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East Asian shore crab


carapace maximum 4 centimeters wide


red spots on claws and legs; carapace varies in color from green-brown to reddish


up to 8 years


omnivore, particularly seaweed


gulls, other bird species, some fish



  • Dut: Blaasjeskrab
  • Lat: Hemigrapsus sanguineus
  • Eng: East Asian shore crab
  • Ger: see Latin
East asian shore crab, foto fitis, sytske dijksen

East Asian shore crab

The East Asian shore crab originated in the western part of the Pacific Ocean, near Japan, China and Korea. It has since made a world journey: In 1988, it was first found along the eastern coast of the USA (New Jersey). In the meantime, it has spread there over more than 900 kilometers of coast. In 1999, eleven years later, it surfaced for the first time in Europe, on the French coast by Le Havre. Large numbers were reported in 2004 on the dike on Texel. The crab has sturdy claws and legs. Males have a blister in their claw, making them easy to identify. This also explains the Dutch name 'blister crab'. Although they are smaller than the shore crab, they are very quick and have a mean pinch.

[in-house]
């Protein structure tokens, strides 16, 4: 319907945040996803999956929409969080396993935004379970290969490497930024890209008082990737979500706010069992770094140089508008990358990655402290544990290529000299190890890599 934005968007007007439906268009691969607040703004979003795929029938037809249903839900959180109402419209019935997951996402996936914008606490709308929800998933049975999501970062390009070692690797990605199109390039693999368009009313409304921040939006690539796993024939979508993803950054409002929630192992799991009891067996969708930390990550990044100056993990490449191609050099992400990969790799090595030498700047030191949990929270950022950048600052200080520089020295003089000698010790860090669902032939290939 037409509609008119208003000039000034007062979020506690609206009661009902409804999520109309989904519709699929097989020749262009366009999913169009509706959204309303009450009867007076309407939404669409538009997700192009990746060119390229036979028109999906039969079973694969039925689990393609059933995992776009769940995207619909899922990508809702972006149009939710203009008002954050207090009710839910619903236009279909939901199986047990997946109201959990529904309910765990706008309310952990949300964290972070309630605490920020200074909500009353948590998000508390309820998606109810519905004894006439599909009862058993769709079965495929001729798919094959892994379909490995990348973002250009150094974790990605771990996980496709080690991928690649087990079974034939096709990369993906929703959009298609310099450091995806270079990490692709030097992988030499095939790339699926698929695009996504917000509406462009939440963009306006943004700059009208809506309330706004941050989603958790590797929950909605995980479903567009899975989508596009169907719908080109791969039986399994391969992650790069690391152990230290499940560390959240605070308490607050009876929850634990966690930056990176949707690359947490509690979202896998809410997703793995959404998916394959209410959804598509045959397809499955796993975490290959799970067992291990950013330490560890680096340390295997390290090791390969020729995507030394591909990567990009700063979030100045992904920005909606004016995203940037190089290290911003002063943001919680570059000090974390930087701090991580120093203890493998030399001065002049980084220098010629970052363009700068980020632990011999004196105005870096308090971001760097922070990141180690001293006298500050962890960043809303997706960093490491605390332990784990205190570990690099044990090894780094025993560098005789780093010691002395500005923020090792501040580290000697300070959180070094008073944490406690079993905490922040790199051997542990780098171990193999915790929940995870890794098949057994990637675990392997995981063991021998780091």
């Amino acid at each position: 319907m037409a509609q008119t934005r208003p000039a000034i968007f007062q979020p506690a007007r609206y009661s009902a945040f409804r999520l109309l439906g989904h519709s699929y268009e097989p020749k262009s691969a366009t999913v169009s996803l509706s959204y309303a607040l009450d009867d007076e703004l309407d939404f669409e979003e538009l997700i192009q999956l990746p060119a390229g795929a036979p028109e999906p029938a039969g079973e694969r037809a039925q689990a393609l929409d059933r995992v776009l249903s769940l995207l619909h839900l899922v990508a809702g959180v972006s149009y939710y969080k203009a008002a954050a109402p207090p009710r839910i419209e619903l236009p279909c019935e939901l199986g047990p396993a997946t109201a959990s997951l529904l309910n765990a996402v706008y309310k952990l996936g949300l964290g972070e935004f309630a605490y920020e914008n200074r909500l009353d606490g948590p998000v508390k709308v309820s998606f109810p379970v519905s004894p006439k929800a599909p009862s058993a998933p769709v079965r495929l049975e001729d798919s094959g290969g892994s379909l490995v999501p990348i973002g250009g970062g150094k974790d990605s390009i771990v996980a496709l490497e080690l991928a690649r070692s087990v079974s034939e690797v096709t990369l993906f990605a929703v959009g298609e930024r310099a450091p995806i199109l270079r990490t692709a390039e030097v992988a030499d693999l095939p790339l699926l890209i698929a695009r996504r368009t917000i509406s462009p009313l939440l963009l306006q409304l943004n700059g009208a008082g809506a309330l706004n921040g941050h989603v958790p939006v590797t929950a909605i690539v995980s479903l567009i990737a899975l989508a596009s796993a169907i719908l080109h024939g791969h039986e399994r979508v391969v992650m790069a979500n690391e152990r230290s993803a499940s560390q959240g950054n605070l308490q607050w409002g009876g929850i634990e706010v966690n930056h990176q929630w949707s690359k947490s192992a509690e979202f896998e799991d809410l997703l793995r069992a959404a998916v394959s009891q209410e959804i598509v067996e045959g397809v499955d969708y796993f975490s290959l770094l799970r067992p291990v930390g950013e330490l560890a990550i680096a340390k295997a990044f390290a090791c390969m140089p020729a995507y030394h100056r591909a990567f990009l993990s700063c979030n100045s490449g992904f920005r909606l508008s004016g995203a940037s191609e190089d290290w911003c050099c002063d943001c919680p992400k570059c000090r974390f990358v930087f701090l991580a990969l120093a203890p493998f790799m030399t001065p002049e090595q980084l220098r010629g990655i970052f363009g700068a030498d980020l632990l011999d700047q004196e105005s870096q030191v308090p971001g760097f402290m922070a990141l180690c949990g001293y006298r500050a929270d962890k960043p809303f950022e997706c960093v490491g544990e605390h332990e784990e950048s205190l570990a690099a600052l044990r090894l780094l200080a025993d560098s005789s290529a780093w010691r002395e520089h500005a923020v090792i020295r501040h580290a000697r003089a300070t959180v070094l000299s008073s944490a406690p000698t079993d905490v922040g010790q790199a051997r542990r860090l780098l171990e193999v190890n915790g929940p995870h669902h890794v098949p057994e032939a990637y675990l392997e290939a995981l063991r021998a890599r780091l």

• Distribution and habitat
    East asian shore crab, foto fitis, sytske dijksen

    The east Asian shore crab prefers hard substrate between the high and low tide waterline, among stones and at the foot of dikes. In the winter, if it gets really cold, it will move to deeper waters. This crab can be found on oyster and mussel banks. Biologist Rob Dekker from the NIOZ expects the population of this crab to rise explosively in the Wadden Sea in the coming years. It is likely to displace the shore crab on the dikes.